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Goodnight, moon

Well, tomorrow is the big day when I get my exercise plan. So today, with no plan, I walked a mile (ten times round the track). Doesn't exercise any of the muscles I need to exercise, except for the heart, a little, but I felt it was important to do somethiing.

Hopefully, I can do all this without purchasing any gym rat fetish gear. Boat shoes and loose clothing should do it, I hope.

Then, salad for dinner. Note to self: Abolish High Fructose Corn Syrup-laced "Blue Cheese" dressing MR SUBLIMINAL But I like it!

All this is mindbogglingly trivial, no doubt, but since MontanaMaven did the same thing on the same day, perhaps we're wired into the zeitgeist. And if better strength and flexibility and blood flow leads to more clarity of thought, well....

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Submitted by Paul_Lukasiak on

actually, the heart is the only muscle you really need to exercise -- unless you are trying to add muscle. Walking itself isn't very good exercise, unless its "vigorous" walking--or you're recovering from some sort of illness/procedure.

As for equipment, you can usually get a used exercise bike on craigslist for $50-75. (I just checked the Maine listings, and there are a couple available.) The nice thing about exercise bikes is that they are low impact, and you can do other stuff (like, read, watch TV, surf the web) while you are exercising.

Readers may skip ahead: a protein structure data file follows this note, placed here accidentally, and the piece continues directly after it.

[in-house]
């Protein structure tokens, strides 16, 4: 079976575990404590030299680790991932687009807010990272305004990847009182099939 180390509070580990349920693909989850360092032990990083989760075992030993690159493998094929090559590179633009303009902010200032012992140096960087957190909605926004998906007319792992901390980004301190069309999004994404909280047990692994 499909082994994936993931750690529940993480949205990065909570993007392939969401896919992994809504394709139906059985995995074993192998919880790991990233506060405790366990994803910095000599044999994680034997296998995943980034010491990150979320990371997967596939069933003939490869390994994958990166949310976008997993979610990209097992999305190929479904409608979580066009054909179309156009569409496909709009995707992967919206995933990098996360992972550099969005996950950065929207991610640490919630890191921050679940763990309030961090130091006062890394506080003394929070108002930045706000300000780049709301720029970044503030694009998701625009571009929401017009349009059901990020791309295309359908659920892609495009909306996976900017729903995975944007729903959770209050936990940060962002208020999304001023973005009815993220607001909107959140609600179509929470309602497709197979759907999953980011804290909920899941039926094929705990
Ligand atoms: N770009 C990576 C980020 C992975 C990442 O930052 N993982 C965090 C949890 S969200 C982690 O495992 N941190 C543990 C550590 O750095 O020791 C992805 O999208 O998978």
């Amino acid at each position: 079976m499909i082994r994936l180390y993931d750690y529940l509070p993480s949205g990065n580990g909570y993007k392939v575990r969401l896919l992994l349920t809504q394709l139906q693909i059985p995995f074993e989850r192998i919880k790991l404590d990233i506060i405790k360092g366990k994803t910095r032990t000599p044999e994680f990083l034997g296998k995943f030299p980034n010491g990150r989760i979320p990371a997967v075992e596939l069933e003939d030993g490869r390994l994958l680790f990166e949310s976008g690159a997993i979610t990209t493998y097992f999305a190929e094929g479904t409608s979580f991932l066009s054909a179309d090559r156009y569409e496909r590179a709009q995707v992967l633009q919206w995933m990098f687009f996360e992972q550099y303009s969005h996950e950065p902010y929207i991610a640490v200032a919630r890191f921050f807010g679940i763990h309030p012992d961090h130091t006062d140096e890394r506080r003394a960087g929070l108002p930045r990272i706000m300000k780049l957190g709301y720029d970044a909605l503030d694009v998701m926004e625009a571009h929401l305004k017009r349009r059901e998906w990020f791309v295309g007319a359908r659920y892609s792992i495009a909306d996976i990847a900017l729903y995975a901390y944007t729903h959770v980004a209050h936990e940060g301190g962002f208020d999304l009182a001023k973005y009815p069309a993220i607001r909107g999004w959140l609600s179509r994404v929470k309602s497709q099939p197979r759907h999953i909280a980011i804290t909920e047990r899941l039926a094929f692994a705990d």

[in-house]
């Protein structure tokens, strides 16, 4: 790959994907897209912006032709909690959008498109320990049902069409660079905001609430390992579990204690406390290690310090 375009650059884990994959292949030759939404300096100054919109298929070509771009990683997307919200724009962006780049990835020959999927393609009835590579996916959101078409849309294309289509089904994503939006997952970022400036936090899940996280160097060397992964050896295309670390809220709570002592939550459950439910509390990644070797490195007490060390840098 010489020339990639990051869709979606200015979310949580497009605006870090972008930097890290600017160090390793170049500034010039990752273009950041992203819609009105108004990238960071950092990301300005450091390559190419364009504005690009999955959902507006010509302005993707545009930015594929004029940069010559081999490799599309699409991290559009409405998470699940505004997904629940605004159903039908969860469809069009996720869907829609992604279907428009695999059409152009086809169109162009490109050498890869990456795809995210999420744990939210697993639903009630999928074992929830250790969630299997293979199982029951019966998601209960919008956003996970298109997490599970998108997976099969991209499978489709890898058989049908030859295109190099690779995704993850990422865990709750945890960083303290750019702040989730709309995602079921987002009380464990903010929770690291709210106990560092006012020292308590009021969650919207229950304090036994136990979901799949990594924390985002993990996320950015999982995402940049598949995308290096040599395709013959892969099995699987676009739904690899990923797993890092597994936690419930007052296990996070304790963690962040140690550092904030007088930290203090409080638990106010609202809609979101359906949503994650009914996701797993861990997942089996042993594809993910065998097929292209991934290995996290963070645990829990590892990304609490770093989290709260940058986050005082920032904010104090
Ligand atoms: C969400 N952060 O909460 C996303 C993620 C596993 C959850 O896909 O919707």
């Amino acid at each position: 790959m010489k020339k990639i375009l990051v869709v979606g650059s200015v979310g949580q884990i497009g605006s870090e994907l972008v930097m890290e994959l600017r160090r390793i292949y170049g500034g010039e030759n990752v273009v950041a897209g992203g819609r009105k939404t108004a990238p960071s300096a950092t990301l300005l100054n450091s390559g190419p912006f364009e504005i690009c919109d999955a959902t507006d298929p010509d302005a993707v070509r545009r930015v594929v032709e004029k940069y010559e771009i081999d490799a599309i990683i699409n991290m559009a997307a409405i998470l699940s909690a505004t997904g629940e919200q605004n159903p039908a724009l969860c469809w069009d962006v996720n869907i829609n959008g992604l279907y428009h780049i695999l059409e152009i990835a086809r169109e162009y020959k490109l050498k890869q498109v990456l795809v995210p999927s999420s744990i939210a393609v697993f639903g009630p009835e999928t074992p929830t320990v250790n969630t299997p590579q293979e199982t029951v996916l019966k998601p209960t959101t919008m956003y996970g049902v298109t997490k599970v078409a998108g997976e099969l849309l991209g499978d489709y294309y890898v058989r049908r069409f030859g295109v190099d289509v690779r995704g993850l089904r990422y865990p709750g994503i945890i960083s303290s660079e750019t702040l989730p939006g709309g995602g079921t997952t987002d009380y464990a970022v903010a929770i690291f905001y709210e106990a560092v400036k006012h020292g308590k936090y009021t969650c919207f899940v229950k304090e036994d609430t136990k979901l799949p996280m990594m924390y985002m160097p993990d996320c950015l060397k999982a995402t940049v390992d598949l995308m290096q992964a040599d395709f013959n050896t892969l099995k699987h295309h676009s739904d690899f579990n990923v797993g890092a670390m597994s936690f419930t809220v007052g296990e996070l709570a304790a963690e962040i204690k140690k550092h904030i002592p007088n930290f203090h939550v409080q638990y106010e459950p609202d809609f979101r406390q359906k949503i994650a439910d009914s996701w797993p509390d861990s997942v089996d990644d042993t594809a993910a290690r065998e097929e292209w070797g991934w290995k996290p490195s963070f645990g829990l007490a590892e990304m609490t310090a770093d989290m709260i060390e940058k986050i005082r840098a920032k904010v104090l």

Submitted by lambert on

... that walking probably makes a difference. I mean, I feel it in my legs a bit.

Anyhow, the essential point for me right now is to get my schedule implanted in my minds and my habits. If I went to the gym and did a few stretching exercises, that would accomplish the same thing.

On the bike: Works for others, not for me. I like the regimen of the different machines because it's not boring. And I was successful using it last time so I am going to go with what works...

caseyOR's picture
Submitted by caseyOR on

walking everyday or involves an actual gym, I have found that a good pair of running shoes, a pair that fits well, is important. I don't need fancy workout clothes, although sweatpants are preferable to jeans, but the shoes are a must. Without the shoes I get shin splints and plantar fasciitis and blisters and other bad stuff.

So, my advice would be to relegate the boat shoes to casual wear and get a good pair of running shoes.

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Submitted by Aeryl on

I too will recommend better shoes, regardless of the intensity of your workout. Proper shoes will protect your feet, which are the key to good fitness, and enable you to DO more of a workout, because wearing the improper shoes will fatigue your feet.

I had much the same attitude about footwear, just wearing my comfy stuff for exercise, until my boss(a fitness guru) clued me in that my exhaustion was likely related to my improper shoes. So I went to a discount department store(Burlington Coat Factory, if you're curious) and bought a new pair of last year's walking shoes, and the difference I felt was pretty much immediate.